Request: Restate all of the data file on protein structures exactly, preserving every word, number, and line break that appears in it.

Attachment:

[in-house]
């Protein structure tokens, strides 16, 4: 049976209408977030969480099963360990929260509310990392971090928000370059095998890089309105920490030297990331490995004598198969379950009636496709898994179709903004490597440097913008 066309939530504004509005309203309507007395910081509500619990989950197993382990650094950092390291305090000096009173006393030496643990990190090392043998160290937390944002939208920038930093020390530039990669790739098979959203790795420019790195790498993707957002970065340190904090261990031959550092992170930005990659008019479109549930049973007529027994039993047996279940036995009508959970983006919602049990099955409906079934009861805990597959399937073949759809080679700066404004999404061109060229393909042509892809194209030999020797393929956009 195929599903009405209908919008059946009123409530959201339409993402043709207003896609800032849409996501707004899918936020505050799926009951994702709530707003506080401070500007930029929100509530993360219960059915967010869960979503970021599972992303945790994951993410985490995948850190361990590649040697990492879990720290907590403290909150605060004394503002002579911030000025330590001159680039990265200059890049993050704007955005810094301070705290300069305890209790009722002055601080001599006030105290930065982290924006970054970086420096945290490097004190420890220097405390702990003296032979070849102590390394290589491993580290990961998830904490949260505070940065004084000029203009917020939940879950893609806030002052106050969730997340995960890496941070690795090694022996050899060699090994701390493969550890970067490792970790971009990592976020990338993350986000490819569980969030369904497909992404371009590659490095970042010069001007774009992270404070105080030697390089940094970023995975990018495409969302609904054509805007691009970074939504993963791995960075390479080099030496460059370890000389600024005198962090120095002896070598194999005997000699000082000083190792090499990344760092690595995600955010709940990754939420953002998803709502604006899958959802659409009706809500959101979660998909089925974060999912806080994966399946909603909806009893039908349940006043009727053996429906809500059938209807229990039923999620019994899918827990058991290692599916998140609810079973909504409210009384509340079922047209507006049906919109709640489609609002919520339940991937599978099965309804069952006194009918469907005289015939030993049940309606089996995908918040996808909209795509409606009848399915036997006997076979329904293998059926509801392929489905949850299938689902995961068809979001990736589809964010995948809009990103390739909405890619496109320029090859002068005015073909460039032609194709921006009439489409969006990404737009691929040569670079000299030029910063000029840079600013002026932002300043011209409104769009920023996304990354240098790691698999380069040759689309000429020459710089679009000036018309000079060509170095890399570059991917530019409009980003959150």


[in-house]
């Protein structure tokens, strides 16, 4: 049976209408977030969480099963360990929260509310990392971090928000370059095998890089309105920490030297990331490995004598198969379950009636496709898994179709903004490597440097913008 066309939530504004509005309203309507007395910081509500619990989950197993382990650094950092390291305090000096009173006393030496643990990190090392043998160290937390944002939208920038930093020390530039990669790739098979959203790795420019790195790498993707957002970065340190904090261990031959550092992170930005990659008019479109549930049973007529027994039993047996279940036995009508959970983006919602049990099955409906079934009861805990597959399937073949759809080679700066404004999404061109060229393909042509892809194209030999020797393929956009 195929599903009405209908919008059946009123409530959201339409993402043709207003896609800032849409996501707004899918936020505050799926009951994702709530707003506080401070500007930029929100509530993360219960059915967010869960979503970021599972992303945790994951993410985490995948850190361990590649040697990492879990720290907590403290909150605060004394503002002579911030000025330590001159680039990265200059890049993050704007955005810094301070705290300069305890209790009722002055601080001599006030105290930065982290924006970054970086420096945290490097004190420890220097405390702990003296032979070849102590390394290589491993580290990961998830904490949260505070940065004084000029203009917020939940879950893609806030002052106050969730997340995960890496941070690795090694022996050899060699090994701390493969550890970067490792970790971009990592976020990338993350986000490819569980969030369904497909992404371009590659490095970042010069001007774009992270404070105080030697390089940094970023995975990018495409969302609904054509805007691009970074939504993963791995960075390479080099030496460059370890000389600024005198962090120095002896070598194999005997000699000082000083190792090499990344760092690595995600955010709940990754939420953002998803709502604006899958959802659409009706809500959101979660998909089925974060999912806080994966399946909603909806009893039908349940006043009727053996429906809500059938209807229990039923999620019994899918827990058991290692599916998140609810079973909504409210009384509340079922047209507006049906919109709640489609609002919520339940991937599978099965309804069952006194009918469907005289015939030993049940309606089996995908918040996808909209795509409606009848399915036997006997076979329904293998059926509801392929489905949850299938689902995961068809979001990736589809964010995948809009990103390739909405890619496109320029090859002068005015073909460039032609194709921006009439489409969006990404737009691929040569670079000299030029910063000029840079600013002026932002300043011209409104769009920023996304990354240098790691698999380069040759689309000429020459710089679009000036018309000079060509170095890399570059991917530019409009980003959150």